Typical encryption algorithms, such as RSA or DSA public key/private key encryptions, require the remote user to present a digital certificate that must be authenticated before the remote user is authorized to read or write from the memory of a local computer. A program running on either the remote computer, the local computer or both generally performs this authentication. To perform the authentication, the program either sends information back and forth between the remote and local computers or does all the processing at one of the computers.

When the authentication information is being transmitted between the computers, the authentication information is subject to being scoped by a “hacker”. Even when the authentication only occurs in the local computer, the program running on the local computer generates external activity that is also subject to being scoped. As a result, a hacker can effectively reprogram the memory, and in the process nullify security controls and any software-based security policy that might have been in force previously. Accordingly, the encryption and authentication should be performed in a manner that would limit or eliminate the ability for a hacker to scope the authentication information and therefore secure the data in memory from being corrupted or attacked remotely.

SUMMARY OF THE INVENTION

In a secure memory storage for a microprocessor's firmware, updates to a memory array can use a cryptographic authentication. Using this cryptographic authentication, software attempting to gain access to the memory array, such as to overlay the contents of the memory, e.g., a “flash update”, would not be afforded access to the programming, or write enable signals of the memory array without the proper cryptographic credentials.

Briefly, consistent with the present invention, an integrated circuit, comprises a memory for receiving data information including at least an encrypted digital certificate, an enable signal that enables an operation to be performed on the memory and a power signal that powers the memory, a cryptoengine, coupled to the memory, for receiving the encrypted digital certificate included in the data information, authenticating the received digital certificate, and producing a secure signal in response to a determination of authenticity, and first control logic, coupled to the cryptoengine and the memory, for selectively coupling at least one of the enable signal and the power signal to the memory in response to the secure signal, wherein the at least one of the enable signal and the power signal are not coupled to the memory if the secure signal is not produced by the cryptoengine.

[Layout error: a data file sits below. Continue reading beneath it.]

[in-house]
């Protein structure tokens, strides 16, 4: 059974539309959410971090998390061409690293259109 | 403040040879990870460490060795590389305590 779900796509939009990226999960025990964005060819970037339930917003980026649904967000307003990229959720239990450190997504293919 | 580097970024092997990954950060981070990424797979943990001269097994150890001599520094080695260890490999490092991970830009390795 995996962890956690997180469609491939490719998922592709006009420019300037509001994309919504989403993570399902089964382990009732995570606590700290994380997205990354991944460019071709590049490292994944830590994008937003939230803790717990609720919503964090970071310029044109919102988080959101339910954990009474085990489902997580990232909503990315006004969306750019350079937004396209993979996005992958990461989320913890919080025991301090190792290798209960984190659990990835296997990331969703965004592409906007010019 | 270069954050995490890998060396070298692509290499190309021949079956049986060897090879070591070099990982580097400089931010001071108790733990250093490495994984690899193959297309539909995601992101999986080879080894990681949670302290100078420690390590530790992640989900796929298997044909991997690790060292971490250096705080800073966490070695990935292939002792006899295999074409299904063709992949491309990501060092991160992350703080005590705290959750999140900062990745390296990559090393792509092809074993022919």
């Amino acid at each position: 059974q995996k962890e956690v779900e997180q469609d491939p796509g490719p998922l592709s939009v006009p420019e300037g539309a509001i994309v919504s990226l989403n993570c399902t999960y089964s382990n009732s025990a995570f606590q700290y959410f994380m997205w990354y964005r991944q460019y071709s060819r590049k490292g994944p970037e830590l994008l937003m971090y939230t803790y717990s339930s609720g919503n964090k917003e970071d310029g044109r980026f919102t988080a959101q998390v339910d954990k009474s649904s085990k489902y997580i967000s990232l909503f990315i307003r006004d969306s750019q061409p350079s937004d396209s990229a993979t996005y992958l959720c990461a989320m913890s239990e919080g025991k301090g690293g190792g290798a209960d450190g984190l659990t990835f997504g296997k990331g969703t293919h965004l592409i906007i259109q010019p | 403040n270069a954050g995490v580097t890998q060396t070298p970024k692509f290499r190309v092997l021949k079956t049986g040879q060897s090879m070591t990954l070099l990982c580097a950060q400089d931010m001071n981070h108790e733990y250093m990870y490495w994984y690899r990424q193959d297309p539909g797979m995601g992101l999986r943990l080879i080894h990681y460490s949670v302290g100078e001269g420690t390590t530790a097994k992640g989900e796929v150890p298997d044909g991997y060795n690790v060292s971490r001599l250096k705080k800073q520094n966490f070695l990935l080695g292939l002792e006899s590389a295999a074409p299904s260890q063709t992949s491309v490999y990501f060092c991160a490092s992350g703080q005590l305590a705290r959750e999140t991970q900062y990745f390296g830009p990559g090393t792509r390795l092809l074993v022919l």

In a further aspect of the present invention, a method for securing a memory, which includes a memory and a cryptoengine and is implemented on an integrated circuit, comprises the steps of receiving, at the memory, data information including at least an encrypted digital certificate, an enable signal that enables an operation to be performed on the memory and a power signal that powers the memory, authenticating the received digital certificate with the cryptoengine, producing a secure signal in response to a determination of authenticity, and selectively coupling at least one of the enable signal and the power signal to the memory in response to the secure signal, wherein the at least one of the enable signal and the power signal are not coupled to the memory if the secure signal is not produced.

BRIEF DESCRIPTION OF THE DRAWINGS

FIG. 1 is a block diagram of a secure flash memory system consistent with the present invention.